The Time for Fiorina to Appear “Warm” on National TV Comes Later

It was inevitable that someone would suggest that Carly Fiorina should try to exhibit a warmer personality on the debate stage. The comment was made on one of the news channels, I don’t recall which. Later on, a young man in the Fox News focus group said that he had seen her in a public gathering and she was quite friendly.

Regardless of whether more people think Fiorina is warm or not, women know that they must first convince the world that they are to be taken seriously before exhibiting normal human emotions. Strangely, in our “advanced” society, the male candidates are given much more leeway to show the full range of human emotions. A sentimental Gov. Chris Christie used stories of his 9/11 experience to appeal to the emotions of the audience. He didn’t have to deal with headlines like:

“’Emotional,’ ‘implusive’ Bachmann erred on vaccine issue, ex-aides say”1
… ironically, Donald Trump addressed the effects of a specific vaccine anecdotally during the CNN debate, but was not judged in the same way in the media.

Christie and his fellow male candidates on both sides of the aisle don’t plan their next speech with this hanging over them:

“It’s very hard to find the balance between appearing strong and tough and caring and engaged and then crossing your line to where you’ll be labeled shrill and bitchy…”2

Carly Fiorina’s strategy is smart. In the initial “second tier” Republican debate (August 6 on Fox News), she knew she had to be informed and forceful in order to stand out. She accomplished this in a group of seven candidates. Improving poll numbers had her placed in the “prime time debate” on September 16 hosted by CNN. Same strategy with the same result, only this time in a crowd of eleven. In addition, she became the first of the Republican hopefuls to put Donald Trump in his rightful place.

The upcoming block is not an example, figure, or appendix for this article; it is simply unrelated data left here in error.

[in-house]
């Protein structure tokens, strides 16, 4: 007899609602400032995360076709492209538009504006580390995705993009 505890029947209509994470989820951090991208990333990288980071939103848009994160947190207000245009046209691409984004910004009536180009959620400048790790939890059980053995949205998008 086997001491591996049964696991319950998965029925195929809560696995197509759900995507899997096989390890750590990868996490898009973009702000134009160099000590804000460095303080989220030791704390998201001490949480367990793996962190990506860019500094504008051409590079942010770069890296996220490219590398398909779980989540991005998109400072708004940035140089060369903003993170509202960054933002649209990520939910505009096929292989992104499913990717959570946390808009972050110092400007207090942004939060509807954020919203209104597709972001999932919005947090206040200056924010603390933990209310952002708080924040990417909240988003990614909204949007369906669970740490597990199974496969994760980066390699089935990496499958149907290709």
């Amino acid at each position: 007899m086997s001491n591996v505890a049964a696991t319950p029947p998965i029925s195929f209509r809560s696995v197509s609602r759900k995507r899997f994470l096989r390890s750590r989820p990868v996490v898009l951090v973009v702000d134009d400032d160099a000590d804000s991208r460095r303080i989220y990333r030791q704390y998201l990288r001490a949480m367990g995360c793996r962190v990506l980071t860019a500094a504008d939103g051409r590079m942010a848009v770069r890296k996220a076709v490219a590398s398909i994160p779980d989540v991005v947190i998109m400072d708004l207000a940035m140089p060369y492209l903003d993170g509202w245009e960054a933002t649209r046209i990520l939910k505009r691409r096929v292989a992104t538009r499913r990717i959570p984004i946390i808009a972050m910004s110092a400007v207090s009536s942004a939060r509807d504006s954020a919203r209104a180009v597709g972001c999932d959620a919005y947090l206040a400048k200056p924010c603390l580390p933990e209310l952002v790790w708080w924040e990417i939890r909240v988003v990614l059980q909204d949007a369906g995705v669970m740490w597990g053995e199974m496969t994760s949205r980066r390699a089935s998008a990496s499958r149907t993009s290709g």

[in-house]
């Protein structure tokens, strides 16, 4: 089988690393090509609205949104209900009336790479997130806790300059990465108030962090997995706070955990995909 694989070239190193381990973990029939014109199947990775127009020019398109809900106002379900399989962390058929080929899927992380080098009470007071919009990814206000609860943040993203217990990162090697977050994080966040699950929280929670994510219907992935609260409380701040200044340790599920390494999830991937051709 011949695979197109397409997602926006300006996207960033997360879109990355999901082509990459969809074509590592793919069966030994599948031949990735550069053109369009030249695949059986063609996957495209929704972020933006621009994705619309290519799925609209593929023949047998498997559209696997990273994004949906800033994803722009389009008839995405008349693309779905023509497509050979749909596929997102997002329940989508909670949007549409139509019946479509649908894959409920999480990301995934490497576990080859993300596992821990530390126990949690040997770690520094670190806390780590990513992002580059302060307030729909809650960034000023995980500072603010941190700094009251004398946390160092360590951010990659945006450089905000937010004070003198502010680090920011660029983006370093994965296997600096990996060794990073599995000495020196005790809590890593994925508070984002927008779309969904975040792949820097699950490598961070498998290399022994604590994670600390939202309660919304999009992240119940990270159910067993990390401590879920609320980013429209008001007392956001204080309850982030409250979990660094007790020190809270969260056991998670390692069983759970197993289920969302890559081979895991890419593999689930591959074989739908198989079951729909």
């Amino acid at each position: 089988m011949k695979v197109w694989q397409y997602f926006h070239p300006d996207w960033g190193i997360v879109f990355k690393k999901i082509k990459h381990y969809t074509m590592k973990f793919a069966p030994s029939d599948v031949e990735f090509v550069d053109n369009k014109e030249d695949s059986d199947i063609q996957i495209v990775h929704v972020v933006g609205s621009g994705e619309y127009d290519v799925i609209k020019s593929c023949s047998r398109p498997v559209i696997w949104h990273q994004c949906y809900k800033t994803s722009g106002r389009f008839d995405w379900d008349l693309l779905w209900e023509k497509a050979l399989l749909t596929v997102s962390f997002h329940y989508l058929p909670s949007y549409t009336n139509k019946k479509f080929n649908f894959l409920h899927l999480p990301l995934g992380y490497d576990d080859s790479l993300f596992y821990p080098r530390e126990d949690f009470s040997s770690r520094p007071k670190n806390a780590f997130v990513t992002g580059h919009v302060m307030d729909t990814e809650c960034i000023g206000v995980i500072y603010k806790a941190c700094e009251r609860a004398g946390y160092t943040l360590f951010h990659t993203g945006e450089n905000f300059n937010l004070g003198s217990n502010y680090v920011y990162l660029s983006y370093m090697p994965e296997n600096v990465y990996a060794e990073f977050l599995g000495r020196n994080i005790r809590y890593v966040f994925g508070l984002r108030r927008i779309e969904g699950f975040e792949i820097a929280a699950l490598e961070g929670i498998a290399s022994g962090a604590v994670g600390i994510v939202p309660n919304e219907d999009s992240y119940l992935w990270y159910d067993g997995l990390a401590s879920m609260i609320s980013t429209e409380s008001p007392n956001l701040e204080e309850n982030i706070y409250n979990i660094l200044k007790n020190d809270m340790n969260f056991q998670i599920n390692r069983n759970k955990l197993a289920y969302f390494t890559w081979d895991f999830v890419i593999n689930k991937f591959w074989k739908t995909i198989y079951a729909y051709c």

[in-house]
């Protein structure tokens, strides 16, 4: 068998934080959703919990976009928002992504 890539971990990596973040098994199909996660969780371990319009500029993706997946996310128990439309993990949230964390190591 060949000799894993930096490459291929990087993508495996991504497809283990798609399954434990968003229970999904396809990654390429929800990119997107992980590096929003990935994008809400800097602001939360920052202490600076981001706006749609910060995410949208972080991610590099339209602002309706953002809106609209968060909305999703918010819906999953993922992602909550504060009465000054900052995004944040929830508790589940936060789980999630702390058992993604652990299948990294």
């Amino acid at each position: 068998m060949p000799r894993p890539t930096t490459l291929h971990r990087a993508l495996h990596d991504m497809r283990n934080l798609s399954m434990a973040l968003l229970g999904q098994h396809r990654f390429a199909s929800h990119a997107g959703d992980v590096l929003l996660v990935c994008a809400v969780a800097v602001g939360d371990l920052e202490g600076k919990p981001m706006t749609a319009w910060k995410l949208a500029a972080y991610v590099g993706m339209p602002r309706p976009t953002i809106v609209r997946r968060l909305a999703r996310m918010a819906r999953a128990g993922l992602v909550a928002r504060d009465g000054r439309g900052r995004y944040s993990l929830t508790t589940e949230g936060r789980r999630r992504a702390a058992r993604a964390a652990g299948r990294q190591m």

I am confident that the time will soon come where she will be able to show her non-competitive side without being penalized. Still, she will keep this in mind, for a recent study showed:

“If males show emotion they are not deemed unstable, but are instead patriotic. These double standards set an uneven playing field for female candidates. The media coverage of male candidates historically focuses on their character and key issues in the campaign. Female candidates must deal with those issues in addition to many more which creates a burden upon female candidates.”3

In the end, it won’t matter. Carly Fiorina is up to any challenge.

1 – (LA Times typo, must have intended “impulsive”) article by James Oliphant, Los Angeles Times,, 9/15/2011

2 – from Diana Owen, an associate professor of political science and the chair of American studies at Georgetown University, as quoted in “Can Clinton’s Emotions Get the Best of Her?”, by Emily Friedman, ABC News,, 1/8/2008

3 – “Media Gender Bias in the 1984 and 2008 Vice Presidential Elections,” Undergraduate Honors Thesis at Utah State University by Katherine Shaunesi Reeves,, 12/1/2009


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